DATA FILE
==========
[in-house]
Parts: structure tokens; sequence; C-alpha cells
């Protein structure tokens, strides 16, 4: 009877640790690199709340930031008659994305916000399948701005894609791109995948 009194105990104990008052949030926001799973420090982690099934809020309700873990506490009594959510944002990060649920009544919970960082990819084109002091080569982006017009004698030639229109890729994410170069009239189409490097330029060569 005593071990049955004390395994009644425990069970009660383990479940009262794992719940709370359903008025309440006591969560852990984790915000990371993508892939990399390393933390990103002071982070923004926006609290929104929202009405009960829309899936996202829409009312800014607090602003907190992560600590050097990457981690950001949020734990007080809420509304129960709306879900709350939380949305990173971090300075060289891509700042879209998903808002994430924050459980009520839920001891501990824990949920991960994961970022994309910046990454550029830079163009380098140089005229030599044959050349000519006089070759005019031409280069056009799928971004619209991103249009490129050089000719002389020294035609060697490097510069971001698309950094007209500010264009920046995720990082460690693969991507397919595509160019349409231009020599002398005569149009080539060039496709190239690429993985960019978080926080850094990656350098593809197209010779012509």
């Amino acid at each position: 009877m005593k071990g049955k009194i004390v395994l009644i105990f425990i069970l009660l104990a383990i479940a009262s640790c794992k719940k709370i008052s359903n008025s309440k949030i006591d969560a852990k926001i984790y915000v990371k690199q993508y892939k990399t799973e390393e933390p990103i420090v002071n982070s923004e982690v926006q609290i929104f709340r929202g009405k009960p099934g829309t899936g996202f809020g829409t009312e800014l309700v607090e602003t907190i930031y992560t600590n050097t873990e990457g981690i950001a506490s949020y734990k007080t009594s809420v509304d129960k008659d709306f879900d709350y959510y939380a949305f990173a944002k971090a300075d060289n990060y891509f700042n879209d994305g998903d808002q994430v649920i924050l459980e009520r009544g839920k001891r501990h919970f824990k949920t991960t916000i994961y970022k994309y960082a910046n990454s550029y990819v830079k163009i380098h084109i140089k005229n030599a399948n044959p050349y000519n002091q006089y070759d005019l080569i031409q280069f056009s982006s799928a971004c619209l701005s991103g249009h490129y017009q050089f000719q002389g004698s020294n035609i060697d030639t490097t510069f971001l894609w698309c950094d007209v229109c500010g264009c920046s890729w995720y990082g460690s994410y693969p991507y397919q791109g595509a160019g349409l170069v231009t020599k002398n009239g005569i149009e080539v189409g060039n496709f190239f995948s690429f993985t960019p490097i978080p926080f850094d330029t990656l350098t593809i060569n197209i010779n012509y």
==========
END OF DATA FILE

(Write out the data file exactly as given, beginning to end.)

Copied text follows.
[in-house]
Parts: structure tokens; sequence; C-alpha cells
């Protein structure tokens, strides 16, 4: 009877640790690199709340930031008659994305916000399948701005894609791109995948 009194105990104990008052949030926001799973420090982690099934809020309700873990506490009594959510944002990060649920009544919970960082990819084109002091080569982006017009004698030639229109890729994410170069009239189409490097330029060569 005593071990049955004390395994009644425990069970009660383990479940009262794992719940709370359903008025309440006591969560852990984790915000990371993508892939990399390393933390990103002071982070923004926006609290929104929202009405009960829309899936996202829409009312800014607090602003907190992560600590050097990457981690950001949020734990007080809420509304129960709306879900709350939380949305990173971090300075060289891509700042879209998903808002994430924050459980009520839920001891501990824990949920991960994961970022994309910046990454550029830079163009380098140089005229030599044959050349000519006089070759005019031409280069056009799928971004619209991103249009490129050089000719002389020294035609060697490097510069971001698309950094007209500010264009920046995720990082460690693969991507397919595509160019349409231009020599002398005569149009080539060039496709190239690429993985960019978080926080850094990656350098593809197209010779012509």
């Amino acid at each position: 009877m005593k071990g049955k009194i004390v395994l009644i105990f425990i069970l009660l104990a383990i479940a009262s640790c794992k719940k709370i008052s359903n008025s309440k949030i006591d969560a852990k926001i984790y915000v990371k690199q993508y892939k990399t799973e390393e933390p990103i420090v002071n982070s923004e982690v926006q609290i929104f709340r929202g009405k009960p099934g829309t899936g996202f809020g829409t009312e800014l309700v607090e602003t907190i930031y992560t600590n050097t873990e990457g981690i950001a506490s949020y734990k007080t009594s809420v509304d129960k008659d709306f879900d709350y959510y939380a949305f990173a944002k971090a300075d060289n990060y891509f700042n879209d994305g998903d808002q994430v649920i924050l459980e009520r009544g839920k001891r501990h919970f824990k949920t991960t916000i994961y970022k994309y960082a910046n990454s550029y990819v830079k163009i380098h084109i140089k005229n030599a399948n044959p050349y000519n002091q006089y070759d005019l080569i031409q280069f056009s982006s799928a971004c619209l701005s991103g249009h490129y017009q050089f000719q002389g004698s020294n035609i060697d030639t490097t510069f971001l894609w698309c950094d007209v229109c500010g264009c920046s890729w995720y990082g460690s994410y693969p991507y397919q791109g595509a160019g349409l170069v231009t020599k002398n009239g005569i149009e080539v189409g060039n496709f190239f995948s690429f993985t960019p490097i978080p926080f850094d330029t990656l350098t593809i060569n197209i010779n012509y």